Charlene Hernandez holds part [auth] of a tortilla she made more than a year ago that she says has the shape of an alien on it. (Ilissa Gilmore Photo)
The mysteries of Roswell don’t just happen in the night skies — they can happen in the kitchen as well.
Last spring, Charlene Hernandez made flour tortillas for family members. As usual, she mixed by hand the standard ingredients — flour, lard and baking powder — rolled out disks of dough and cooked them on a cast iron griddle. However, some of this batch turned out different.
Once toasted, shapes appeared that to her resemble strange things. In one, she sees the shape of an alien and in another, she sees possibly a dancer with an outstretched arm and a turtle.
For more than a year, Hernandez has kept the tortillas on a paper plate, in the open air, on a shelf over the sink in her tiny, but well-stocked kitchen.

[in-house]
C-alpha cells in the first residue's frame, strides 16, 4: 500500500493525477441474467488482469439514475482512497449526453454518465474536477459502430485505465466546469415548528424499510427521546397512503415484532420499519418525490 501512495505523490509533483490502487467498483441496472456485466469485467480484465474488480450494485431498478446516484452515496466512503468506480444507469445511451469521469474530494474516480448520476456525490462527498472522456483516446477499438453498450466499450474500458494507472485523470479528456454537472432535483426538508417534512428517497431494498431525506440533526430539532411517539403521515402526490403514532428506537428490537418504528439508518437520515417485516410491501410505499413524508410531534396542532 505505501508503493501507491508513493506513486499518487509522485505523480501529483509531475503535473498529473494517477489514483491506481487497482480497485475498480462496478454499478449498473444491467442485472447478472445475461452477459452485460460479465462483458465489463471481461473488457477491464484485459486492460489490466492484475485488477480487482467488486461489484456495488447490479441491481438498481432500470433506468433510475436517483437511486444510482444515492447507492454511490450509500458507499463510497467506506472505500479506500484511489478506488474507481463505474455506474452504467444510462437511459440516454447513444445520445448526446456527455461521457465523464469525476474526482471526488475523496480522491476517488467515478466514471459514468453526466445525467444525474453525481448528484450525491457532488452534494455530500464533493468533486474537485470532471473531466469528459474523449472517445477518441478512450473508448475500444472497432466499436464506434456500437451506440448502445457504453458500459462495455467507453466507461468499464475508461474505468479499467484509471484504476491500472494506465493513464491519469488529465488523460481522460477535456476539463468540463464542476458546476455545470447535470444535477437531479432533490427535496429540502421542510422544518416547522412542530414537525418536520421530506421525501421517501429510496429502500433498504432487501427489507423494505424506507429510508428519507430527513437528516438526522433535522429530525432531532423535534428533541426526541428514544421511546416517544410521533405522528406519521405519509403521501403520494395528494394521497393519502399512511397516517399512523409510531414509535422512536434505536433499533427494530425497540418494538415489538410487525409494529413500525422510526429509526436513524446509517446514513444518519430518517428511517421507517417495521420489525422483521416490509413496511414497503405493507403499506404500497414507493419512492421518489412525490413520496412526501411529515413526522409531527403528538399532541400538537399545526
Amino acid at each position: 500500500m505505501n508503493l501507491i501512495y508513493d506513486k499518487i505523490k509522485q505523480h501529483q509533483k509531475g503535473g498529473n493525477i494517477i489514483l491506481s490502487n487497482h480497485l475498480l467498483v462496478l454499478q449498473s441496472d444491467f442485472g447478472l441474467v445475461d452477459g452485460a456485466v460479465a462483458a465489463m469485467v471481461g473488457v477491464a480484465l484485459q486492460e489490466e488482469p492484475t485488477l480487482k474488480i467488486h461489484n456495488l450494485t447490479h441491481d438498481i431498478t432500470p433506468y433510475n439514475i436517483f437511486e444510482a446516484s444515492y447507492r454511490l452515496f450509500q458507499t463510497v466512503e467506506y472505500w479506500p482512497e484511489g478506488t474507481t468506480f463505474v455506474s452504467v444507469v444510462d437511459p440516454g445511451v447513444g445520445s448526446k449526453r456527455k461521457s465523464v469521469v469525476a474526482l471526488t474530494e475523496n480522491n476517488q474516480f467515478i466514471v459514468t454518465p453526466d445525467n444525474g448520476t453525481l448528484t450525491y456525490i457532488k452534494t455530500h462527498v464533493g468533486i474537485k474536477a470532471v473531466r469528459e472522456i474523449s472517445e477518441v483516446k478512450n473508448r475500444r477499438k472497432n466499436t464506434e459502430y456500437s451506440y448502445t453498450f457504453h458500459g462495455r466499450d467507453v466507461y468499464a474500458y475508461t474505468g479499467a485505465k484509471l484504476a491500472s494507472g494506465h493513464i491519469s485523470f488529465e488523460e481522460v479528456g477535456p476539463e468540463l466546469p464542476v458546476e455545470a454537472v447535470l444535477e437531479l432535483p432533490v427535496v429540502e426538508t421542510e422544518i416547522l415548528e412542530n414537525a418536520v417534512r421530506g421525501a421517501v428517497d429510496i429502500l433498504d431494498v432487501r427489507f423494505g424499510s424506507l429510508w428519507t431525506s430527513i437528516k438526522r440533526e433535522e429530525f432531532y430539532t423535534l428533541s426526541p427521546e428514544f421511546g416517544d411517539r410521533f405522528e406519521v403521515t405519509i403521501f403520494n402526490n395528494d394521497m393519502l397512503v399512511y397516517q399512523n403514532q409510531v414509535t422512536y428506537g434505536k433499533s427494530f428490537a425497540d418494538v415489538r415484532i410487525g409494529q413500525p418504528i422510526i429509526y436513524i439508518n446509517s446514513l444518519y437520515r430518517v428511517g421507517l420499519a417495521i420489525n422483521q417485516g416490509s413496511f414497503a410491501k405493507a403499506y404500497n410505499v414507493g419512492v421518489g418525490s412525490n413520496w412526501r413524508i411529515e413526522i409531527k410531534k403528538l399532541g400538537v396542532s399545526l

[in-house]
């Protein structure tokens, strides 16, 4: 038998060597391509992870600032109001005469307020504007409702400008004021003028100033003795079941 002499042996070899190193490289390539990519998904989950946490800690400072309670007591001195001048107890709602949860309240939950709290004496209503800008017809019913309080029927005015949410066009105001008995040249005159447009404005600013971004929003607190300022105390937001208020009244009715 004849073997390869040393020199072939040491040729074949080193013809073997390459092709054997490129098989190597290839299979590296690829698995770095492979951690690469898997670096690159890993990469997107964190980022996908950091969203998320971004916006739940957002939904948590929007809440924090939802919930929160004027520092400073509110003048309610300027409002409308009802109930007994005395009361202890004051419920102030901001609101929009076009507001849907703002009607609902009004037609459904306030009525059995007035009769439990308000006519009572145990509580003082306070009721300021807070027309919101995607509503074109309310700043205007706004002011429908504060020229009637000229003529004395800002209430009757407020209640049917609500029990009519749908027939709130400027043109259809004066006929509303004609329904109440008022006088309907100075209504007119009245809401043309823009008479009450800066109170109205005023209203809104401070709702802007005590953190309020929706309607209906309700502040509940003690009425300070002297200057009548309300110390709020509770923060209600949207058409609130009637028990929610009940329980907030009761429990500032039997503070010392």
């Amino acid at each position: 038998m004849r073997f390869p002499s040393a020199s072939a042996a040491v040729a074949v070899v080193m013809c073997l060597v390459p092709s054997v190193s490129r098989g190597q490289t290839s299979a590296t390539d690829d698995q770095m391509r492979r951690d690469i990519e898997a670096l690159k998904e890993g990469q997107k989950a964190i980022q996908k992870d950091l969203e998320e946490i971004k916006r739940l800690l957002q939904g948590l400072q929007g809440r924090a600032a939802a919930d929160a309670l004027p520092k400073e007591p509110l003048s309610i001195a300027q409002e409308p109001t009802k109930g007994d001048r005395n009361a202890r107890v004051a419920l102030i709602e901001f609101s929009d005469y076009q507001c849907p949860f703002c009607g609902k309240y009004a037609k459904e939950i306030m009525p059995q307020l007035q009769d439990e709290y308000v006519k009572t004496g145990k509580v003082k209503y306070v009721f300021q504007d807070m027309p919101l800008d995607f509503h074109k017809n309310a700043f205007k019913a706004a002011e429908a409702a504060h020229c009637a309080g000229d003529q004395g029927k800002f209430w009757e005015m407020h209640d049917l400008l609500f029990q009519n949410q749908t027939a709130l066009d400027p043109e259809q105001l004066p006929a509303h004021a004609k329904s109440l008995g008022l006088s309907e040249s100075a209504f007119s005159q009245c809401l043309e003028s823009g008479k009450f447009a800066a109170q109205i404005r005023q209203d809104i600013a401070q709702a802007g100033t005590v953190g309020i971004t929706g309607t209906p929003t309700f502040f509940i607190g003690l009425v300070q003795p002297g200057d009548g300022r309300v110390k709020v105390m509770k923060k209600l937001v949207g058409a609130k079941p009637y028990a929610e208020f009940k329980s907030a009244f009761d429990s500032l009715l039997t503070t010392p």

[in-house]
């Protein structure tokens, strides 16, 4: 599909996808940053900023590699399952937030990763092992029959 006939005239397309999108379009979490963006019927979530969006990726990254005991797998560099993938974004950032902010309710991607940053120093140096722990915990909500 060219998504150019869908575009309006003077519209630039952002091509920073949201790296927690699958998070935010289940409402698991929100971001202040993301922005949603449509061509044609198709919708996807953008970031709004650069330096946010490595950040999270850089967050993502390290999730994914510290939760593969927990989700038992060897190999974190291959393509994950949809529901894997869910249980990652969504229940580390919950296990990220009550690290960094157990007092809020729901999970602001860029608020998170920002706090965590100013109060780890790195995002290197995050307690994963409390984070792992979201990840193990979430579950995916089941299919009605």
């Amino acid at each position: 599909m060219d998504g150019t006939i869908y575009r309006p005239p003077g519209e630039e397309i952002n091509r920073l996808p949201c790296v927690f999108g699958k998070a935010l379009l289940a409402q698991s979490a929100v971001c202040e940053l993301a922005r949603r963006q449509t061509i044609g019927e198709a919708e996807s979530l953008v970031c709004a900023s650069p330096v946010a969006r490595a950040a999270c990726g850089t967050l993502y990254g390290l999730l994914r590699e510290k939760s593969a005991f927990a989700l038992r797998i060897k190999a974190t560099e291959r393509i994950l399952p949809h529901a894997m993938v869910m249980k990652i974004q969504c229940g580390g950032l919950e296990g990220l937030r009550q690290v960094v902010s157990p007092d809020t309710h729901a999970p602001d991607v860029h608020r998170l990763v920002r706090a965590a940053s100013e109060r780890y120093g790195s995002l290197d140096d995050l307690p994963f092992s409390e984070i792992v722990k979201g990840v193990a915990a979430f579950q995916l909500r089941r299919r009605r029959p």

Though mostly intact, the tortillas are now more like crackers, hard, crumbly and dry. But strangest of all to Hernandez, none have grown moldy.
“It’s amusing to me that they haven’t molded,” she said. “I have had tortillas stored for a week that have gone moldy!”
Making tortillas is a family tradition to Hernandez, who learned from her mother, who learned from her mother, and so on.
Hernandez’s grandmother, Miquela, made tortillas on a wood stove three times a day for her husband and 14 children.
Charlene makes tortillas and said it takes about an hour for her to make 14 of them.
“But they’re way better than store bought,” she said. “It’s a simple recipe, but it’s my recipe. In New Mexico, everyone makes them, but everyone has their own style.”
For three years, Hernandez sold bread varieties, such as zucchini, spinach and potato, downtown at the city’s farmers market. She said banana bread sold the best.
“It’s a lot of work, but it’s fun,” she said.
Hernandez is writing a book about tortillas and similar breads around the world.
“All countries have a flatbread, they just call it something else,” she said.